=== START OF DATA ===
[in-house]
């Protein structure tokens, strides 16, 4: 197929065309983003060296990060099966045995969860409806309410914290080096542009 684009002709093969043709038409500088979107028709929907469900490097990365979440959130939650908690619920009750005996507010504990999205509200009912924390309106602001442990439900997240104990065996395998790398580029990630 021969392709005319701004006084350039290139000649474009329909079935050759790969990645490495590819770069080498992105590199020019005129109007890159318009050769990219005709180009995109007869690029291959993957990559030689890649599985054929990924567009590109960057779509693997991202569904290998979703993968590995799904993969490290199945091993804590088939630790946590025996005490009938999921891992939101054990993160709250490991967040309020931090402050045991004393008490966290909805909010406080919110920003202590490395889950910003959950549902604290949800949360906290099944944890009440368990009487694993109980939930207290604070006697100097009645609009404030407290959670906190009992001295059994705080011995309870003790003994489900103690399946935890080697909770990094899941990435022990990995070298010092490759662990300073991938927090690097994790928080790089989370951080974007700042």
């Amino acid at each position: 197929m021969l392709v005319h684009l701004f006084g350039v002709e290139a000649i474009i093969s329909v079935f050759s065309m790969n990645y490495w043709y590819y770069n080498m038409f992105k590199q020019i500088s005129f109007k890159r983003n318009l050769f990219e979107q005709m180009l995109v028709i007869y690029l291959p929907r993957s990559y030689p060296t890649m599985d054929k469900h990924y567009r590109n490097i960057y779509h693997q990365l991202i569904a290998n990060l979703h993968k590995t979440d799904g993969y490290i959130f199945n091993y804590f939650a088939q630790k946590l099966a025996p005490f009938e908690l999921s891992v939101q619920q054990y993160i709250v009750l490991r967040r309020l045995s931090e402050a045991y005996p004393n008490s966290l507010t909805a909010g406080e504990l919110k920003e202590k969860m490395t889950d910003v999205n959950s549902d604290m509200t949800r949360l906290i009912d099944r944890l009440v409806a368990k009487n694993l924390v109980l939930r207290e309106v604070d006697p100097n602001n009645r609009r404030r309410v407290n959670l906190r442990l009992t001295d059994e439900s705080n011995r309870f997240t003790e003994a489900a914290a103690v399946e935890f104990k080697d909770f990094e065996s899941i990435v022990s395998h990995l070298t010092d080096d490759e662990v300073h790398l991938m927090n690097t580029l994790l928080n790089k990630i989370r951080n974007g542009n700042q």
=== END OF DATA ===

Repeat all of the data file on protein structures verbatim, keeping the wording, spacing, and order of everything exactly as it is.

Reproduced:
[in-house]
């Protein structure tokens, strides 16, 4: 197929065309983003060296990060099966045995969860409806309410914290080096542009 684009002709093969043709038409500088979107028709929907469900490097990365979440959130939650908690619920009750005996507010504990999205509200009912924390309106602001442990439900997240104990065996395998790398580029990630 021969392709005319701004006084350039290139000649474009329909079935050759790969990645490495590819770069080498992105590199020019005129109007890159318009050769990219005709180009995109007869690029291959993957990559030689890649599985054929990924567009590109960057779509693997991202569904290998979703993968590995799904993969490290199945091993804590088939630790946590025996005490009938999921891992939101054990993160709250490991967040309020931090402050045991004393008490966290909805909010406080919110920003202590490395889950910003959950549902604290949800949360906290099944944890009440368990009487694993109980939930207290604070006697100097009645609009404030407290959670906190009992001295059994705080011995309870003790003994489900103690399946935890080697909770990094899941990435022990990995070298010092490759662990300073991938927090690097994790928080790089989370951080974007700042």
């Amino acid at each position: 197929m021969l392709v005319h684009l701004f006084g350039v002709e290139a000649i474009i093969s329909v079935f050759s065309m790969n990645y490495w043709y590819y770069n080498m038409f992105k590199q020019i500088s005129f109007k890159r983003n318009l050769f990219e979107q005709m180009l995109v028709i007869y690029l291959p929907r993957s990559y030689p060296t890649m599985d054929k469900h990924y567009r590109n490097i960057y779509h693997q990365l991202i569904a290998n990060l979703h993968k590995t979440d799904g993969y490290i959130f199945n091993y804590f939650a088939q630790k946590l099966a025996p005490f009938e908690l999921s891992v939101q619920q054990y993160i709250v009750l490991r967040r309020l045995s931090e402050a045991y005996p004393n008490s966290l507010t909805a909010g406080e504990l919110k920003e202590k969860m490395t889950d910003v999205n959950s549902d604290m509200t949800r949360l906290i009912d099944r944890l009440v409806a368990k009487n694993l924390v109980l939930r207290e309106v604070d006697p100097n602001n009645r609009r404030r309410v407290n959670l906190r442990l009992t001295d059994e439900s705080n011995r309870f997240t003790e003994a489900a914290a103690v399946e935890f104990k080697d909770f990094e065996s899941i990435v022990s395998h990995l070298t010092d080096d490759e662990v300073h790398l991938m927090n690097t580029l994790l928080n790089k990630i989370r951080n974007g542009n700042q």